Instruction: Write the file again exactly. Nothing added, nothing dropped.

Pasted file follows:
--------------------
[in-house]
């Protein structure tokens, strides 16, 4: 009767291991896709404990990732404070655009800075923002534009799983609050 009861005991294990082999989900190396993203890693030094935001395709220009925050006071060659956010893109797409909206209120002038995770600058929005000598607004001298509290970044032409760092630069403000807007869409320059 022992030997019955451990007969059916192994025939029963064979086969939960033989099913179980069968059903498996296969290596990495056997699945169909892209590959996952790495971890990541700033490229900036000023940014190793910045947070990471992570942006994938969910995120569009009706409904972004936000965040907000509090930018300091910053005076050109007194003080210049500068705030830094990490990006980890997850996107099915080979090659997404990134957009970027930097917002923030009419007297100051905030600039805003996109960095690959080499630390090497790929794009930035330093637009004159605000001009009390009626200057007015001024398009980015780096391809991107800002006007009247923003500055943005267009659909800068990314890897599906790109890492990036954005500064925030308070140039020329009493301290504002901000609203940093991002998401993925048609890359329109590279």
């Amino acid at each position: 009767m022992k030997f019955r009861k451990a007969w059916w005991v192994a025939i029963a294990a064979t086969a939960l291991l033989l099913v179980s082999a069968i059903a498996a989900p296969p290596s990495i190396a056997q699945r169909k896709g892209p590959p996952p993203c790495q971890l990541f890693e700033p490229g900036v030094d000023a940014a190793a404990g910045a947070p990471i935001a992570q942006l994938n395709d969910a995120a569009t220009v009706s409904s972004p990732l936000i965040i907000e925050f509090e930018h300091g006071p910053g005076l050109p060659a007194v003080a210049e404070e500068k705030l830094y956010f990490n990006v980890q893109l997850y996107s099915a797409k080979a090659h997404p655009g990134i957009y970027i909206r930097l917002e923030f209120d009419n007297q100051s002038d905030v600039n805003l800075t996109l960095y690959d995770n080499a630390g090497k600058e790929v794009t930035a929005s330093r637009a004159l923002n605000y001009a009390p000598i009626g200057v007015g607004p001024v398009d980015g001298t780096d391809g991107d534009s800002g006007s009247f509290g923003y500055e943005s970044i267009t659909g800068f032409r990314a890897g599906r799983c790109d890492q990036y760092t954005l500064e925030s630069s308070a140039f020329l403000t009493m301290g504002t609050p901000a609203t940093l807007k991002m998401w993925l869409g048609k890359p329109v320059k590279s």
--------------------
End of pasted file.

[in-house]
């Protein structure tokens, strides 16, 4: 009767291991896709404990990732404070655009800075923002534009799983609050 009861005991294990082999989900190396993203890693030094935001395709220009925050006071060659956010893109797409909206209120002038995770600058929005000598607004001298509290970044032409760092630069403000807007869409320059 022992030997019955451990007969059916192994025939029963064979086969939960033989099913179980069968059903498996296969290596990495056997699945169909892209590959996952790495971890990541700033490229900036000023940014190793910045947070990471992570942006994938969910995120569009009706409904972004936000965040907000509090930018300091910053005076050109007194003080210049500068705030830094990490990006980890997850996107099915080979090659997404990134957009970027930097917002923030009419007297100051905030600039805003996109960095690959080499630390090497790929794009930035330093637009004159605000001009009390009626200057007015001024398009980015780096391809991107800002006007009247923003500055943005267009659909800068990314890897599906790109890492990036954005500064925030308070140039020329009493301290504002901000609203940093991002998401993925048609890359329109590279």
């Amino acid at each position: 009767m022992k030997f019955r009861k451990a007969w059916w005991v192994a025939i029963a294990a064979t086969a939960l291991l033989l099913v179980s082999a069968i059903a498996a989900p296969p290596s990495i190396a056997q699945r169909k896709g892209p590959p996952p993203c790495q971890l990541f890693e700033p490229g900036v030094d000023a940014a190793a404990g910045a947070p990471i935001a992570q942006l994938n395709d969910a995120a569009t220009v009706s409904s972004p990732l936000i965040i907000e925050f509090e930018h300091g006071p910053g005076l050109p060659a007194v003080a210049e404070e500068k705030l830094y956010f990490n990006v980890q893109l997850y996107s099915a797409k080979a090659h997404p655009g990134i957009y970027i909206r930097l917002e923030f209120d009419n007297q100051s002038d905030v600039n805003l800075t996109l960095y690959d995770n080499a630390g090497k600058e790929v794009t930035a929005s330093r637009a004159l923002n605000y001009a009390p000598i009626g200057v007015g607004p001024v398009d980015g001298t780096d391809g991107d534009s800002g006007s009247f509290g923003y500055e943005s970044i267009t659909g800068f032409r990314a890897g599906r799983c790109d890492q990036y760092t954005l500064e925030s630069s308070a140039f020329l403000t009493m301290g504002t609050p901000a609203t940093l807007k991002m998401w993925l869409g048609k890359p329109v320059k590279s």